Walt Disney threw open the gates to Disneyland over 50 years ago, introducing the world to a new experience in family entertainment. Today, Disney theme parks rank among the most popular tourist destinations in the world.
It’s no surprise that many RIT grads have found fulfilling careers at “the happiest place on earth.” While it was not possible to determine exactly how many work for Disney worldwide, The University Magazine caught up with one among the 55,000 employees of the Walt Disney World Resort in Florida: Rainer Janetzki ’82 (food service administration), regional manager of HR Services, Resorts and Transportation.
Rainer Janetzki began his Disney career while he was an RIT undergrad. “I did an internship, and was lucky enough to be offered a job after college.”
Walt Disney World proved to be a good match for his skills and interests: He has been with the company for 22 years.
In a world where customers are called “guests” and employees are called “cast members,” Janetzki started out in the “on-stage areas” – the places where guests and cast interact. Janetzki spent several years managing Walt Disney World Resort restaurants. After gaining a solid background in the operations side of the business, he moved behind the scenes to the human resources area where he has stayed, holding positions in recruiting, organizational development, employment and human resources services.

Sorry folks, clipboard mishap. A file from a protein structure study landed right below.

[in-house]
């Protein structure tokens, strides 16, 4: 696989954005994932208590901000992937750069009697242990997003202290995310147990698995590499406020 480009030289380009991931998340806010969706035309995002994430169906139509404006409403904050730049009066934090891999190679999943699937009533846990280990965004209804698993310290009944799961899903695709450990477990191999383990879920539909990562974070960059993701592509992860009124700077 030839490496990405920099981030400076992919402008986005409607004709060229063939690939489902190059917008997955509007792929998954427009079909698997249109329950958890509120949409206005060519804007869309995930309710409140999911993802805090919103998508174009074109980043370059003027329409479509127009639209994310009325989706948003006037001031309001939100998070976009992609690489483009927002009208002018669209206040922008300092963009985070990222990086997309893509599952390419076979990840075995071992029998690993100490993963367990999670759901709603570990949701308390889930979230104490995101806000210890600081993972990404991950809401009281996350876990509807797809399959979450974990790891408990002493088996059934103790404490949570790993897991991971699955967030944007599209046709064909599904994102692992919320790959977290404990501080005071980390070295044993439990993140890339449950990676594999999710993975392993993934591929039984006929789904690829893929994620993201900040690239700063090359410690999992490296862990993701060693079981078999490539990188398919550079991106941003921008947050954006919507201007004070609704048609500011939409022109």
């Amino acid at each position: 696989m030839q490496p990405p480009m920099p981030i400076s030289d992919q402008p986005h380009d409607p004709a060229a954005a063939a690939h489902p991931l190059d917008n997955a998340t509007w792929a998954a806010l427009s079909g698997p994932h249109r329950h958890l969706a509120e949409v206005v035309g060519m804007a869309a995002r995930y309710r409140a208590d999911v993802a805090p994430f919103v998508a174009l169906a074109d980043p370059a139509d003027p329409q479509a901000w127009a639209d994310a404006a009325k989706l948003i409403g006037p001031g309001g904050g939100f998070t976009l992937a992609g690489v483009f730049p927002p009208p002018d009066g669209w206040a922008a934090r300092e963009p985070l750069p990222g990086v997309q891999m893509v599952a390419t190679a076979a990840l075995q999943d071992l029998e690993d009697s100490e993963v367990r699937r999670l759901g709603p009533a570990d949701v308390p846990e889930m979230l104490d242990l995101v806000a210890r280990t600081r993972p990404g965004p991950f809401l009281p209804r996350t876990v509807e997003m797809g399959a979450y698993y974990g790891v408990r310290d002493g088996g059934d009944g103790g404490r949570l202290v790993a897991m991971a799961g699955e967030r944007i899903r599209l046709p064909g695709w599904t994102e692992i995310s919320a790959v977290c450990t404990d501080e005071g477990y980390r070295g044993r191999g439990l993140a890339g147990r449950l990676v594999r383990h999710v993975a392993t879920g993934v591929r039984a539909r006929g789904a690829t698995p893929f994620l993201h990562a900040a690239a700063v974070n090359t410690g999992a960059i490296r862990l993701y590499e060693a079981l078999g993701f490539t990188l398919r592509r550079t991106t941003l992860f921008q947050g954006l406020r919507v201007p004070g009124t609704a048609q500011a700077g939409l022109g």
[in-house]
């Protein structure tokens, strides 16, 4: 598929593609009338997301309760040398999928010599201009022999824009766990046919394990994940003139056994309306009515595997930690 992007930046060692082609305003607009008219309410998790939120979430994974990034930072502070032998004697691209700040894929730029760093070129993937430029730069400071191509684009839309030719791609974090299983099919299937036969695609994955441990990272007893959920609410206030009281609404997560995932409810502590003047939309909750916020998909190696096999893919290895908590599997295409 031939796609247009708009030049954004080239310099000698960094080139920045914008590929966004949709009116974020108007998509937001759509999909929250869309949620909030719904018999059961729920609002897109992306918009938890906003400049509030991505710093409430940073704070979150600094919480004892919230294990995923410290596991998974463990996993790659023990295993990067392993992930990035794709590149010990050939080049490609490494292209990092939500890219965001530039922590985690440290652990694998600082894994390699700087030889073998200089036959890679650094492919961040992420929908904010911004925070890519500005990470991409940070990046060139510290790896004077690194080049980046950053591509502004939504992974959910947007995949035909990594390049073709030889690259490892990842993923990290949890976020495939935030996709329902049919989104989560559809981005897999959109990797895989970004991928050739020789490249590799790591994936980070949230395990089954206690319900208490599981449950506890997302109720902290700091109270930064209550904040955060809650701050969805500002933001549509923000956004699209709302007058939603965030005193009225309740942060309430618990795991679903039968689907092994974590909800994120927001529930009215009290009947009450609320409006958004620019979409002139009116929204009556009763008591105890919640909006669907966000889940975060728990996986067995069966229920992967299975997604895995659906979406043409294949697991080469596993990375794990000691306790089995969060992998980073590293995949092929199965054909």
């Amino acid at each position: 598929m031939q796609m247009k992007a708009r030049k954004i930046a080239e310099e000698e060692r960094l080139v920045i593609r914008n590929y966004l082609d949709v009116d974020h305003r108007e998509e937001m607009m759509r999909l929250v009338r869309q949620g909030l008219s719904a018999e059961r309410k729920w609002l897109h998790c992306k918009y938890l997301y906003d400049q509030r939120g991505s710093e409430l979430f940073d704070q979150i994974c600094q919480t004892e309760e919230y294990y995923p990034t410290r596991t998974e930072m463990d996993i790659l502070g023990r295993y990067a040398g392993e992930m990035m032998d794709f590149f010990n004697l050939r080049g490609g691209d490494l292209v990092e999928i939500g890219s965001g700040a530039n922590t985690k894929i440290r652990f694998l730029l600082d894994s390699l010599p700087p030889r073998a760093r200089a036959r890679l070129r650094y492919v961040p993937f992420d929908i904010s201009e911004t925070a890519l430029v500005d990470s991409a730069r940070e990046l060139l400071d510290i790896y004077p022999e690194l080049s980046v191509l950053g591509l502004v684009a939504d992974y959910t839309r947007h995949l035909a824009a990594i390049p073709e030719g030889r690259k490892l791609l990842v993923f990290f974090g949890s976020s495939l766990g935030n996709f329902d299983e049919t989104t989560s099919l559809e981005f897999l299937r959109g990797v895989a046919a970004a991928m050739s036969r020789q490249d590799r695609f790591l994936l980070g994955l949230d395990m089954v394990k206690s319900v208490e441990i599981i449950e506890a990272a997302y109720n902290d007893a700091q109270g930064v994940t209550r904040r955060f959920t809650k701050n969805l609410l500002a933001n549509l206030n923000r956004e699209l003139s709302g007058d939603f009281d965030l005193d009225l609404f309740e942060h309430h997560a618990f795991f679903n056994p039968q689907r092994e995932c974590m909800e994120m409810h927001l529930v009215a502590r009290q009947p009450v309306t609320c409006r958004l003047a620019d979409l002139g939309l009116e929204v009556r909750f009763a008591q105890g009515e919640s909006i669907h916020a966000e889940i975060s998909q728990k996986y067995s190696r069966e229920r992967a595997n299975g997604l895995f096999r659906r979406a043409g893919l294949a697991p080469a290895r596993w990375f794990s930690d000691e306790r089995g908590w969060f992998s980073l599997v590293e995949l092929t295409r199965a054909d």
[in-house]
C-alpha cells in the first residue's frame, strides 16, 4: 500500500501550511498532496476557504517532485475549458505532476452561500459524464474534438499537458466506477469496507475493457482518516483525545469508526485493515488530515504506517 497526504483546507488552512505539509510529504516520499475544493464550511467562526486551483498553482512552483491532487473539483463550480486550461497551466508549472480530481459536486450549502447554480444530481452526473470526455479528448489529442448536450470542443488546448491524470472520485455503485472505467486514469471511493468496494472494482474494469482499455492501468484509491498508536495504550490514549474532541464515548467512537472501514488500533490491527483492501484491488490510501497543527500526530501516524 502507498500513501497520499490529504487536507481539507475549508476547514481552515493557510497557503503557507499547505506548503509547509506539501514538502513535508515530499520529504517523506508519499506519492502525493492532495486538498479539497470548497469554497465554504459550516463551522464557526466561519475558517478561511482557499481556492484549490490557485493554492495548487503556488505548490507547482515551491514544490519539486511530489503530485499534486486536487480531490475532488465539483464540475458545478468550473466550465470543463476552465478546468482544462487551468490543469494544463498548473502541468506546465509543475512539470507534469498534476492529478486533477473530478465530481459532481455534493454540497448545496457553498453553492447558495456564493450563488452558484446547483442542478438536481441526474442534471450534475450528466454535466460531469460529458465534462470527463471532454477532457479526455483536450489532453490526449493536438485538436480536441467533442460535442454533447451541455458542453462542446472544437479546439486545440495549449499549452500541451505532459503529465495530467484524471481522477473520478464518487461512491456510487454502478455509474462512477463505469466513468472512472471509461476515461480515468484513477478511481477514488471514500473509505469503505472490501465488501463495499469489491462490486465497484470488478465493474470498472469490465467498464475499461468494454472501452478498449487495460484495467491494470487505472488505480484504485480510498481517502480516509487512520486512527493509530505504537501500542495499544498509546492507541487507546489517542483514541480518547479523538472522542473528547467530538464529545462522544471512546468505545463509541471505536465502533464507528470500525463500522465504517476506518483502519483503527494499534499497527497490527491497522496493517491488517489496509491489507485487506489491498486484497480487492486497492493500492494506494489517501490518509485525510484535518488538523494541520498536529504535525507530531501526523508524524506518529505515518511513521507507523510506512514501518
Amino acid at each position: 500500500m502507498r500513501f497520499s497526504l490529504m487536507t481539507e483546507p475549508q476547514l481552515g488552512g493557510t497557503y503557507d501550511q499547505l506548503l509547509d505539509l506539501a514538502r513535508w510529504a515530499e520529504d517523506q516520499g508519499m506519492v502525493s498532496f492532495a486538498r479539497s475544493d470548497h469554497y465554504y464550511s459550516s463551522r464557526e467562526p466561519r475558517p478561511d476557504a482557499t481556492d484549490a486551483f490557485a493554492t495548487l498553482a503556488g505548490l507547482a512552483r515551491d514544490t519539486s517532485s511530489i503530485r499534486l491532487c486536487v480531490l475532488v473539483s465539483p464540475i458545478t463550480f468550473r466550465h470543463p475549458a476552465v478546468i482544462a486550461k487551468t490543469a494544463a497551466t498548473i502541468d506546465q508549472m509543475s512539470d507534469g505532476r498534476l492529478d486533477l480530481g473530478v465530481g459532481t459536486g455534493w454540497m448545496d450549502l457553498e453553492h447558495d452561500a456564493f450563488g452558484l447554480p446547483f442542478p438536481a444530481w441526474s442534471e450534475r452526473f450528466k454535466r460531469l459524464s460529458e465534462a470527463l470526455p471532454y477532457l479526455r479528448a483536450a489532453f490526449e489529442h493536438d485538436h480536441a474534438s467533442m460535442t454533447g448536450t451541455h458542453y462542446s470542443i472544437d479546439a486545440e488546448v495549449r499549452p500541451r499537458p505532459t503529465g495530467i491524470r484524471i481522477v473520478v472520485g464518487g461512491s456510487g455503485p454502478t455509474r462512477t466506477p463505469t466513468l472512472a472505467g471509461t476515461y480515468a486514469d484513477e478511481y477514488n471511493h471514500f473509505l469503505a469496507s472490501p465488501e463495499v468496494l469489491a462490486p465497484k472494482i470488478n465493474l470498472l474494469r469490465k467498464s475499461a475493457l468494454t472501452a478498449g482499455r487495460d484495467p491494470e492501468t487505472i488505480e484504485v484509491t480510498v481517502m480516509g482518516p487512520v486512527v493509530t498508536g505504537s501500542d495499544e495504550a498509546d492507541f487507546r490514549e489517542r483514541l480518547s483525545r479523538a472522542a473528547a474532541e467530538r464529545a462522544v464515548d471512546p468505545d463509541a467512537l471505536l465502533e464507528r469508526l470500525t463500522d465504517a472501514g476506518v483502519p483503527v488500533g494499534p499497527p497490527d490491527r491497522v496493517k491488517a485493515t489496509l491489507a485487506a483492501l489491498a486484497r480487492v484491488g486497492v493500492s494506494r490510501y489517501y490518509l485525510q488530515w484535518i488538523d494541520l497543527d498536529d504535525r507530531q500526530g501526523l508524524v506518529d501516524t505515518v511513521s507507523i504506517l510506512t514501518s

In his current job, “I’m involved in people-management issues,” Janetzki explains. “Staffing, performance, recognition, continuous improvement to name a few. We help ensure alignment of business, organizational and people strategies.”
In many ways, the work is very similar to human resource operations in any large corporation. “My client group includes the Walt Disney World Resort hotels and transportation system encompassing 14,000 employees and 950 leaders. The appeal, for me, is being involved in developing high-level strategy with a global impact on the company.”
He adds, “There’s a truly collaborative atmosphere here. Everyone is focused on the guest experience. We all have a role, we all have a purpose. It’s a very team oriented culture.”
Although Jantezki’s job is removed from the front lines of guest interaction, his three young children keep the experience fresh for him.
“Now that I’m a Disney dad, I come to the park even more. Just to see it through their eyes is so rewarding.”
The University Magazine, Fall 2005